“We have arrived,” the onboard AI said politely. But Kenneth refused to take the hint. Instead, he stared up at the immaculate little Victorian cottage as if he had never seen it before.

When he was a kid, the house had been a waypoint, a place to rest before going on to some place else, and little in his adult life had changed that sense of transience. Now though, he would have to go inside and stay there, licking his wounds until something happened to kick-start his life again.

But what if nothing ever happened? What if that house swallowed him whole and never let him go?

“Dear Passenger,” the taxi’s AI said apologetically. “I must ask that you vacate the taxi as another Passenger has requested transportation.”

“Of course,” Kenneth said, a bitter smile twisting the corner of his mouth. Apparently not even the taxi company wanted him around. At least the house would never throw him out.

“Here,” he said as he jabbed his thumb at the meter.

The biometric device hummed happily as it read his thumbprint and charged the fare against his account.

“Have a nice day, Sir!”

Yeah, Kenneth thought as he slid out of the taxi and began walking up the artfully designed crazy paving that led to the front door. A box trundled three steps behind him, its wheels going clickety clack on the uneven flagstones.

The box contained the sum total of the last five years of his life: a mug, a couple of first edition text books, some clothes, the folded frame of his exercise bicycle, and a few letters of appreciation from the families of his patients. Everything else, all the important stuff, was proprietary, born of his mind, but not his to take.

At least he would not bring shame to the family by going to jail. That was something.

Find something good in every day,” the therapist had advised his teenaged self, and Kenneth had tried to take her advice. But if not going to jail was the only good thing to emerge from this awful day, then what on earth was he supposed to find for the next day, and the day after that?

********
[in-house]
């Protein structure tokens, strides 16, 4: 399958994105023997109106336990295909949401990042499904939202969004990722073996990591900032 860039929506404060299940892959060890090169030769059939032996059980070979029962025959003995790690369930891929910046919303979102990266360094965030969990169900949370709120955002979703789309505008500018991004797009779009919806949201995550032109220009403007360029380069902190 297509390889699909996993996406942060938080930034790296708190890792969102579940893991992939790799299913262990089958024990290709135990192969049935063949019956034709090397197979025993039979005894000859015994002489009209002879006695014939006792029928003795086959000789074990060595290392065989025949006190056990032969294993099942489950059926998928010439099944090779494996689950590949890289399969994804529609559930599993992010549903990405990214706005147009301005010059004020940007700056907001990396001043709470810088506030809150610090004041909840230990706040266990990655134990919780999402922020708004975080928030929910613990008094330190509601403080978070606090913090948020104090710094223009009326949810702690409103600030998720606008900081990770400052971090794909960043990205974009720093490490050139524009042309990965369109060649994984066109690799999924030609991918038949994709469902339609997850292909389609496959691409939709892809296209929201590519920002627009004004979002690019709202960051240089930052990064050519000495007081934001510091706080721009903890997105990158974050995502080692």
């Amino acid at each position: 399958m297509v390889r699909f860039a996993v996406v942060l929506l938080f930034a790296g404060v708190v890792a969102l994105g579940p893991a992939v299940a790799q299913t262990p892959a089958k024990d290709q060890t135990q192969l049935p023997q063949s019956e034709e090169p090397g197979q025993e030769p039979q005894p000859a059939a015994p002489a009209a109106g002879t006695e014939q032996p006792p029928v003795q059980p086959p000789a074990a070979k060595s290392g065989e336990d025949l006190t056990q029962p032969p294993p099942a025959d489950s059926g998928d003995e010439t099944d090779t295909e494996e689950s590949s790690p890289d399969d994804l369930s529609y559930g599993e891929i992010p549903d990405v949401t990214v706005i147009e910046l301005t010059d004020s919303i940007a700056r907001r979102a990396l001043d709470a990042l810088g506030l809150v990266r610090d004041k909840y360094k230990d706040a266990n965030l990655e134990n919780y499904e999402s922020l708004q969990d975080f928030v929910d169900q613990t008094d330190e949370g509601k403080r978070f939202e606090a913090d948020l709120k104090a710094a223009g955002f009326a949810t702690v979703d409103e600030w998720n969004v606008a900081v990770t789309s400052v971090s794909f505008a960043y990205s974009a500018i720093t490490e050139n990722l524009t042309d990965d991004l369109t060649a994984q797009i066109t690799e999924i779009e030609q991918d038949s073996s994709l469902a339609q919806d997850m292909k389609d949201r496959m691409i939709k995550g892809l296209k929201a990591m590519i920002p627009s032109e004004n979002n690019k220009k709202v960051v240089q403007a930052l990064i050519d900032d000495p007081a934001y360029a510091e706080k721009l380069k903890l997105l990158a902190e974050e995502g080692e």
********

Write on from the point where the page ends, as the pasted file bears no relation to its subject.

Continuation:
Placing his palm on the keypad, Kenneth let himself into the house and quickly reached for the control panel next to the doorframe, but he was not quite quick enough.

“Welcome ho-” The voice of the house AI began before it was cut-off mid greeting.

No, Kenneth thought as he listened to the echoes repeat down the long, empty hallway. This is not my home.

Home was his laboratory in Innerscape, but he would never be allowed to go there again.

Why this scene? Because this is the scene in which you start to get a hint of the seriousness of Kenneth’s childhood problems.

I know that therapy is common in some countries, but here in Australia it isn’t, especially for children, so knowing that Kenneth received therapy as a teen conjures up all sorts of negative possibilities. The fact that the mantra ‘Find something good in every day‘ continues to have relevance in his present hints at the depth of trauma he [may] have suffered.

I’m a pantster, so I knew Kenneth’s trauma would be bad, and I had a feeling it would involve his mother in some way, but I had no idea how or why until I wrote this scene. For me, this is the moment it hit me. This is the moment I knew. I also knew that I could not tell Kenneth’s story yet, and it almost killed me! But you see, Innerscape is Miira’s story so by necessity, Kenneth and Jaimie, and eventually Marisa Bell, had to be secondary characters. Their stories had to wait.